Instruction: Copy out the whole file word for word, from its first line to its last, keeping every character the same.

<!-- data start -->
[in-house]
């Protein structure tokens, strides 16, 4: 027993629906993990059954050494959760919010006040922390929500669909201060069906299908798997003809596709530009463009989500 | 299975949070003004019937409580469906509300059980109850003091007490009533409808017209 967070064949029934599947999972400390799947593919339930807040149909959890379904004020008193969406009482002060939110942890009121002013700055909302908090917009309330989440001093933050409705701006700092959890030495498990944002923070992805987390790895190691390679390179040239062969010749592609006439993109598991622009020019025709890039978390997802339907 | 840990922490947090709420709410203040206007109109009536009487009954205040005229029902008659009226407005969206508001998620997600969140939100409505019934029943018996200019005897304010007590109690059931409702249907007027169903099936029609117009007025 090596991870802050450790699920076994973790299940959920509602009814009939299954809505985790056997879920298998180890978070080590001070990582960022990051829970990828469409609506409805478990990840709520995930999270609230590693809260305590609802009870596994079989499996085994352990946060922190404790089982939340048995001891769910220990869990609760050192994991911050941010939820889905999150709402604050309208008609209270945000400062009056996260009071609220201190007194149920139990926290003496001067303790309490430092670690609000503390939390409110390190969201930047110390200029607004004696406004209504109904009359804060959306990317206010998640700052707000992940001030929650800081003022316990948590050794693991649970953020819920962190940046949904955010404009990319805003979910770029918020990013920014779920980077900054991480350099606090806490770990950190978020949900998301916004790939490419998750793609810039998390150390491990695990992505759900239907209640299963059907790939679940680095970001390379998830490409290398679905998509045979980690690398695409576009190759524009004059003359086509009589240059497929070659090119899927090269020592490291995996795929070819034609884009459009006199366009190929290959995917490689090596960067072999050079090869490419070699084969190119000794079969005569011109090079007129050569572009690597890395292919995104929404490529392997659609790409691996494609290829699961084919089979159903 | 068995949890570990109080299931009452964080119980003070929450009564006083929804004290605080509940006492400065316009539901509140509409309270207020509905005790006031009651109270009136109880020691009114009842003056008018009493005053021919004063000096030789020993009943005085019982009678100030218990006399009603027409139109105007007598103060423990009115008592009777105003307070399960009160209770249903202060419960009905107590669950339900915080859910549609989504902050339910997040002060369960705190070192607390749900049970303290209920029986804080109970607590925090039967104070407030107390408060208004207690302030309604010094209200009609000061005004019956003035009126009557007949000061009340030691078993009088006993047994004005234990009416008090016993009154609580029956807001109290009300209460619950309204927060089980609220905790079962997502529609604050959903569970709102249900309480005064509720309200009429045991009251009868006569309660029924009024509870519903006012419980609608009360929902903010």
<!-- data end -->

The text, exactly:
[in-house]
């Protein structure tokens, strides 16, 4: 027993629906993990059954050494959760919010006040922390929500669909201060069906299908798997003809596709530009463009989500 | 299975949070003004019937409580469906509300059980109850003091007490009533409808017209 967070064949029934599947999972400390799947593919339930807040149909959890379904004020008193969406009482002060939110942890009121002013700055909302908090917009309330989440001093933050409705701006700092959890030495498990944002923070992805987390790895190691390679390179040239062969010749592609006439993109598991622009020019025709890039978390997802339907 | 840990922490947090709420709410203040206007109109009536009487009954205040005229029902008659009226407005969206508001998620997600969140939100409505019934029943018996200019005897304010007590109690059931409702249907007027169903099936029609117009007025 090596991870802050450790699920076994973790299940959920509602009814009939299954809505985790056997879920298998180890978070080590001070990582960022990051829970990828469409609506409805478990990840709520995930999270609230590693809260305590609802009870596994079989499996085994352990946060922190404790089982939340048995001891769910220990869990609760050192994991911050941010939820889905999150709402604050309208008609209270945000400062009056996260009071609220201190007194149920139990926290003496001067303790309490430092670690609000503390939390409110390190969201930047110390200029607004004696406004209504109904009359804060959306990317206010998640700052707000992940001030929650800081003022316990948590050794693991649970953020819920962190940046949904955010404009990319805003979910770029918020990013920014779920980077900054991480350099606090806490770990950190978020949900998301916004790939490419998750793609810039998390150390491990695990992505759900239907209640299963059907790939679940680095970001390379998830490409290398679905998509045979980690690398695409576009190759524009004059003359086509009589240059497929070659090119899927090269020592490291995996795929070819034609884009459009006199366009190929290959995917490689090596960067072999050079090869490419070699084969190119000794079969005569011109090079007129050569572009690597890395292919995104929404490529392997659609790409691996494609290829699961084919089979159903 | 068995949890570990109080299931009452964080119980003070929450009564006083929804004290605080509940006492400065316009539901509140509409309270207020509905005790006031009651109270009136109880020691009114009842003056008018009493005053021919004063000096030789020993009943005085019982009678100030218990006399009603027409139109105007007598103060423990009115008592009777105003307070399960009160209770249903202060419960009905107590669950339900915080859910549609989504902050339910997040002060369960705190070192607390749900049970303290209920029986804080109970607590925090039967104070407030107390408060208004207690302030309604010094209200009609000061005004019956003035009126009557007949000061009340030691078993009088006993047994004005234990009416008090016993009154609580029956807001109290009300209460619950309204927060089980609220905790079962997502529609604050959903569970709102249900309480005064509720309200009429045991009251009868006569309660029924009024509870519903006012419980609608009360929902903010």